Traditionally, federal courts have shown reluctance to decline jurisdiction in the face of this "virtually unflagging obligation of the federal courts to exercise the jurisdiction given to them." Colorado River Water Conservation Dist. v. United States, 424 U.S. 800, 817, 96 (1976) (discussing judicial economy considerations in the context of federal court abstention due to a pending litigation in a state court); see also Moses H. Cone Mem'l Hosp. v. Mercury Constr. Corp., 460 U.S. 1, 14-16, 19, 103 S. Ct. 927, 74 L. Ed. 2d 765 (1983) (noting that a federal court will abstain from exercising jurisdiction because of a pending state court action only in "exceptional circumstances").

Courts have been hesitant to abrogate this jurisdictional duty in the international context. "[P]arallel proceedings on the same in personam claim should ordinarily be allowed to proceed simultaneously, at least until a judgment is reached in one which can be pled as res judicata in the other." Laker Airways Ltd. v. Sabena, Belgian World Airlines, 731 F.2d 909, 926-27 (D.C.Cir.1984) (holding that "only in the most compelling circumstances does a court have discretion to issue an antisuit injunction"); see also China Trade & Dev. v. M.V. Choong Yong, 837 F.2d 33, 36 (2d Cir.1987) (same); Cliffs-Neddrill Turnkey International-Oranjestad v. M/T Rich Duke, 734 F. Supp. 142, 150 (D.Del.1990).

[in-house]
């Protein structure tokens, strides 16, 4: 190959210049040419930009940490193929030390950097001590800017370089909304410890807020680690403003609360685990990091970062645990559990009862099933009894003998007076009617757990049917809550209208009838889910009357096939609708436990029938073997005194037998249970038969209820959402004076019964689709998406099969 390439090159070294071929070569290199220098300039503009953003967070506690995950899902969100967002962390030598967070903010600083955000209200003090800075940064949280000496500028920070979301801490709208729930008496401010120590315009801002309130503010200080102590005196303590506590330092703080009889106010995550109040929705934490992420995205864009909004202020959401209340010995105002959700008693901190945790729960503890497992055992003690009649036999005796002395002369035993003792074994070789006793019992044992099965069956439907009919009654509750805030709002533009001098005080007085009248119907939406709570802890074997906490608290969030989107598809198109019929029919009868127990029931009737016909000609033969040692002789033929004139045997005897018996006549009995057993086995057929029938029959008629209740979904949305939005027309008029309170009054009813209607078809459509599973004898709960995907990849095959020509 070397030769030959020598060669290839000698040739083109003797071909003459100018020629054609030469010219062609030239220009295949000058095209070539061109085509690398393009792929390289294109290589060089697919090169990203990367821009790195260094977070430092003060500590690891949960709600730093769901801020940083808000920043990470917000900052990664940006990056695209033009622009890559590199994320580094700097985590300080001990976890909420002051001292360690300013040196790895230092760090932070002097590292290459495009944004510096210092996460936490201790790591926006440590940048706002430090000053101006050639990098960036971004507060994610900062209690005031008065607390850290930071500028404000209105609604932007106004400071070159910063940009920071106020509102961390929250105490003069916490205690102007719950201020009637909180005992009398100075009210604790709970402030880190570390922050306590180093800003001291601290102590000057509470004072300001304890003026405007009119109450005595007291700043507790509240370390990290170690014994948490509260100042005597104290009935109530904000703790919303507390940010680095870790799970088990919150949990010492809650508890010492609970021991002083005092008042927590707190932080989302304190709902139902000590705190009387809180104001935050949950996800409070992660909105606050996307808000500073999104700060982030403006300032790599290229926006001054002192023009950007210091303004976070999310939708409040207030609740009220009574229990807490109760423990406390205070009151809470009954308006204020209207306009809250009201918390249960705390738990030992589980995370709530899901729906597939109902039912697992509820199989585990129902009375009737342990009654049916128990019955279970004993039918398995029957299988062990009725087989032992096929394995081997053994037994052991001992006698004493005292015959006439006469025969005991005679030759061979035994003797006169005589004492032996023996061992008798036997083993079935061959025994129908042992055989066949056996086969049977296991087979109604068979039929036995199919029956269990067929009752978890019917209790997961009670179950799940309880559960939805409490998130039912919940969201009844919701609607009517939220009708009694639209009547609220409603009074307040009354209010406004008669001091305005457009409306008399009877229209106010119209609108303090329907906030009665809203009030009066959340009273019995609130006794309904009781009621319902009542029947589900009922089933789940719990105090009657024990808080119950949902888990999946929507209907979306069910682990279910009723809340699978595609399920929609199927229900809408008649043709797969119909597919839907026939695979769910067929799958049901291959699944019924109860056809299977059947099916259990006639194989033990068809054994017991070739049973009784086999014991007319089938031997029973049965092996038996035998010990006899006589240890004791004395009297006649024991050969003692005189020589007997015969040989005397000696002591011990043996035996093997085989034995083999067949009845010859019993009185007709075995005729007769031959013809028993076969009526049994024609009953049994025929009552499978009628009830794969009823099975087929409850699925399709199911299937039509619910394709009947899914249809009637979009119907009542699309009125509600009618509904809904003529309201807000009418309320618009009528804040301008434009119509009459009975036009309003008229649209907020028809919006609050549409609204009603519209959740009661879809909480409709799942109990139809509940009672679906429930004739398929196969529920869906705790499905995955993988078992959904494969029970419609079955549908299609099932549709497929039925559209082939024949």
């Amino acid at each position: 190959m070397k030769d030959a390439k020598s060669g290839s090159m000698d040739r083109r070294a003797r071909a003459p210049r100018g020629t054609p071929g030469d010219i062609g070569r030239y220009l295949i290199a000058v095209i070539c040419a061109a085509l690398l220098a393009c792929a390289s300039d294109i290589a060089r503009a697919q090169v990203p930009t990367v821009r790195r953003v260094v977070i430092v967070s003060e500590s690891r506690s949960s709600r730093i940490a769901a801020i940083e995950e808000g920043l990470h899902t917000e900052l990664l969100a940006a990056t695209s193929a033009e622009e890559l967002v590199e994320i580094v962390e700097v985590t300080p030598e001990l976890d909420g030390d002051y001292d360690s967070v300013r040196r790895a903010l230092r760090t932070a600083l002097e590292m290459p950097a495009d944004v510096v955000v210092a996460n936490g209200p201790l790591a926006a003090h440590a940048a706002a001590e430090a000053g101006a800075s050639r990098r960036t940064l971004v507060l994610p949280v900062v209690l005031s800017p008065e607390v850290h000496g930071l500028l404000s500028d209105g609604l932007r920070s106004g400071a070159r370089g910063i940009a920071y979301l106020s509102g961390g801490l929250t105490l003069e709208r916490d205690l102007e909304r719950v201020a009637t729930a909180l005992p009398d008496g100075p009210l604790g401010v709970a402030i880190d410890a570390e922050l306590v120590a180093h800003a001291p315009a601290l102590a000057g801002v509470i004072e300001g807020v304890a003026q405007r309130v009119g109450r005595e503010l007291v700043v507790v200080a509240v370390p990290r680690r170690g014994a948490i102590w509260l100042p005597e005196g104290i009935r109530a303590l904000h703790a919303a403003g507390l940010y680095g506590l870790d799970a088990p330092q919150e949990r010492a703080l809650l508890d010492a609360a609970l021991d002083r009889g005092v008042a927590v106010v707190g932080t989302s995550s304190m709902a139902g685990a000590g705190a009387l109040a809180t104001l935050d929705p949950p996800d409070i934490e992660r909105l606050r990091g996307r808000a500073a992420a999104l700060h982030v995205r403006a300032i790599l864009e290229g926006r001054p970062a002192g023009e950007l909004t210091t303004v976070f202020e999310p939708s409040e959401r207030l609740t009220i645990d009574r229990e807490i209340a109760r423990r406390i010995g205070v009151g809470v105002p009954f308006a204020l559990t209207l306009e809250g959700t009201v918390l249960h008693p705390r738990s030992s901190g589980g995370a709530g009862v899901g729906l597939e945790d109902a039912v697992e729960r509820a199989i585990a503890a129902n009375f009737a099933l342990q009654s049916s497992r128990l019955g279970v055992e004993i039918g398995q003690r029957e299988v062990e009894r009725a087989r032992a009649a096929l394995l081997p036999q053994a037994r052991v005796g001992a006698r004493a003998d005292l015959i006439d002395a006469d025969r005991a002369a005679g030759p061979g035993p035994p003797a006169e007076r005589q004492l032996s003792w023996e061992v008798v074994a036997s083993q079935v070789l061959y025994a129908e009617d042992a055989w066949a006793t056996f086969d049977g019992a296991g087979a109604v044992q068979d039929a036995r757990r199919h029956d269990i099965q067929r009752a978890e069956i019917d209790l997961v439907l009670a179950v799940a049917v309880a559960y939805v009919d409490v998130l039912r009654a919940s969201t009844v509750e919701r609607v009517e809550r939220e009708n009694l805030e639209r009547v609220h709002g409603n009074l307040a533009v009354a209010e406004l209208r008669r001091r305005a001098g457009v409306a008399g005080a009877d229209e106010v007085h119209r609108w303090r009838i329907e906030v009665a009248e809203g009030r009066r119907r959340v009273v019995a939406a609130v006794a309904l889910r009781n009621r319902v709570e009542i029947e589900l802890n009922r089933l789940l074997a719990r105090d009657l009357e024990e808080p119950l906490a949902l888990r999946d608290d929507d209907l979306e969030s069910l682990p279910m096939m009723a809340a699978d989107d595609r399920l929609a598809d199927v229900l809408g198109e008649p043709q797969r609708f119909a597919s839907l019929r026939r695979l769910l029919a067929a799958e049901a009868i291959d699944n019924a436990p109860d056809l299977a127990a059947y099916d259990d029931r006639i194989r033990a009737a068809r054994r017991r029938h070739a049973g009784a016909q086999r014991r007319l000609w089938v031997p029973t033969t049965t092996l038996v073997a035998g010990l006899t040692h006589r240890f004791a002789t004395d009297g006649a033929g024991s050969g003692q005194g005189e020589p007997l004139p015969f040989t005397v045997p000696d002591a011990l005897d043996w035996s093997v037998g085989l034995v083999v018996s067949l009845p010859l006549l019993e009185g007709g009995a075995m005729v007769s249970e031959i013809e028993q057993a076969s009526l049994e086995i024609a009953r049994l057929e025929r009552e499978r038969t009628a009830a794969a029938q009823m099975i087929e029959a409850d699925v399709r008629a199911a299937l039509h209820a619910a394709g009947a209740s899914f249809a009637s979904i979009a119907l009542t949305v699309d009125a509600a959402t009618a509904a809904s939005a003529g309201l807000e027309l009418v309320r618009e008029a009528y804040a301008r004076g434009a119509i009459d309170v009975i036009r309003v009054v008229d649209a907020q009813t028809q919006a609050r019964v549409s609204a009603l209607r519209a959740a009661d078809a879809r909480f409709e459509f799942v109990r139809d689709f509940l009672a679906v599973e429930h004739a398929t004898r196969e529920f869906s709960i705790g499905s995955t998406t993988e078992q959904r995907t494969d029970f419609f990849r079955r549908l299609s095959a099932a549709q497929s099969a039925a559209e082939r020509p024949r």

This obligation to exercise jurisdiction, however, is not absolute. See Quackenbush, 517 U.S. at 716, 116 S. Ct. 1712; Canada Malting Co. v. Paterson S.S., Ltd., 285 U.S. 413, 422, 52 S. Ct. 413, 76 L. Ed. 837 (1932) ("[T]he proposition that a court having jurisdiction must exercise it is not universally true."); see also Colorado River, 424 U.S. at 817, 96 S. Ct. 1236 (counseling that federal courts should consider issues of "wise judicial administration, ... conservation of judicial resources, and comprehensive disposition of litigation").

As the Eleventh Circuit recently recognized, "in some private international disputes the prudent and just action is to abstain from the exercise of jurisdiction." Turner Entertainment Co. v. Degeto Film GmbH, 25 F.3d 1512, 1518 (11th Cir.1994). "[I]n the interests of judicial economy and international relations, a federal court may stay an action in favor of pending foreign litigation." Abdullah Sayid Rajab Al-Rifai & Sons v. McDonnell Douglas Foreign Sales Corp., 988 F. Supp. 1285, 1291 (E.D.Mo.1997) (citing Boushel, 985 F.2d at 410 n. 2). However, the mere fact that there are parallel proceedings in a foreign jurisdiction will not constitute an "exceptional circumstance" which justifies the abdication of federal jurisdiction. See Neuchatel Swiss Gen. Ins. Co. v. Lufthansa Airlines, 925 F.2d 1193, 1194-95 (9th Cir. 1991) (reversing stay in absence of exceptional circumstances); Balcom v. Rosenthal & Co., No. 96-C6310, 1998 WL 2835, *252 at *7 (N.D.Ill. Jan.2, 1998) (denying stay despite parallel British action where parties were not substantially the same and other Colorado River factors were absent); General Motors Corp. v. Ignacio Lopez de Arriortua, 948 F. Supp. 656, 669 (E.D.Mich.1996) (declining to stay federal action despite a pending proceeding in Germany after weighing Colorado River factors).